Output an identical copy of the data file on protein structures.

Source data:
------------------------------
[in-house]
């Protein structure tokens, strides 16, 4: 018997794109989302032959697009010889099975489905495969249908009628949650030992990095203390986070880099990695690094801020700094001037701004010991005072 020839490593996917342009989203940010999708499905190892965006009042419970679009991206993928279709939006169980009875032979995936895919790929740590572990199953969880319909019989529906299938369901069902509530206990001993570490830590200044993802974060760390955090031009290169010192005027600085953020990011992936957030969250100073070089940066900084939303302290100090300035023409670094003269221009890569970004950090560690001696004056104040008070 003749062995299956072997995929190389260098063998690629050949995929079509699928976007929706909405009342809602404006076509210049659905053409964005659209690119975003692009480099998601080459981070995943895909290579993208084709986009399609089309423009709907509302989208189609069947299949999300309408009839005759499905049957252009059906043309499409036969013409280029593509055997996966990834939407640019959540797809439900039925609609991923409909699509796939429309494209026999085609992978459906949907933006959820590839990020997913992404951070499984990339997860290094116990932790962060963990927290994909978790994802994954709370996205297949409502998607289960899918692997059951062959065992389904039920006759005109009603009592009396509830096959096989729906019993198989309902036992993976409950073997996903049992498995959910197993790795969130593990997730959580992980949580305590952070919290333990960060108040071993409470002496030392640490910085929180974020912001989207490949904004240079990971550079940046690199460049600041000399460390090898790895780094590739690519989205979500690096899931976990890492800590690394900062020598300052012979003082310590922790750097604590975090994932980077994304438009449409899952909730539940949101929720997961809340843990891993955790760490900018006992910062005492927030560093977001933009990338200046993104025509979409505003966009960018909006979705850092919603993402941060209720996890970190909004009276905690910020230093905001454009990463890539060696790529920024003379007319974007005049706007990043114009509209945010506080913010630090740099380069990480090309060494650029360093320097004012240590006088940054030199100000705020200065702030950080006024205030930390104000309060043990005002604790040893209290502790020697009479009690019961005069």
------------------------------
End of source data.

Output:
[in-house]
């Protein structure tokens, strides 16, 4: 018997794109989302032959697009010889099975489905495969249908009628949650030992990095203390986070880099990695690094801020700094001037701004010991005072 020839490593996917342009989203940010999708499905190892965006009042419970679009991206993928279709939006169980009875032979995936895919790929740590572990199953969880319909019989529906299938369901069902509530206990001993570490830590200044993802974060760390955090031009290169010192005027600085953020990011992936957030969250100073070089940066900084939303302290100090300035023409670094003269221009890569970004950090560690001696004056104040008070 003749062995299956072997995929190389260098063998690629050949995929079509699928976007929706909405009342809602404006076509210049659905053409964005659209690119975003692009480099998601080459981070995943895909290579993208084709986009399609089309423009709907509302989208189609069947299949999300309408009839005759499905049957252009059906043309499409036969013409280029593509055997996966990834939407640019959540797809439900039925609609991923409909699509796939429309494209026999085609992978459906949907933006959820590839990020997913992404951070499984990339997860290094116990932790962060963990927290994909978790994802994954709370996205297949409502998607289960899918692997059951062959065992389904039920006759005109009603009592009396509830096959096989729906019993198989309902036992993976409950073997996903049992498995959910197993790795969130593990997730959580992980949580305590952070919290333990960060108040071993409470002496030392640490910085929180974020912001989207490949904004240079990971550079940046690199460049600041000399460390090898790895780094590739690519989205979500690096899931976990890492800590690394900062020598300052012979003082310590922790750097604590975090994932980077994304438009449409899952909730539940949101929720997961809340843990891993955790760490900018006992910062005492927030560093977001933009990338200046993104025509979409505003966009960018909006979705850092919603993402941060209720996890970190909004009276905690910020230093905001454009990463890539060696790529920024003379007319974007005049706007990043114009509209945010506080913010630090740099380069990480090309060494650029360093320097004012240590006088940054030199100000705020200065702030950080006024205030930390104000309060043990005002604790040893209290502790020697009479009690019961005069």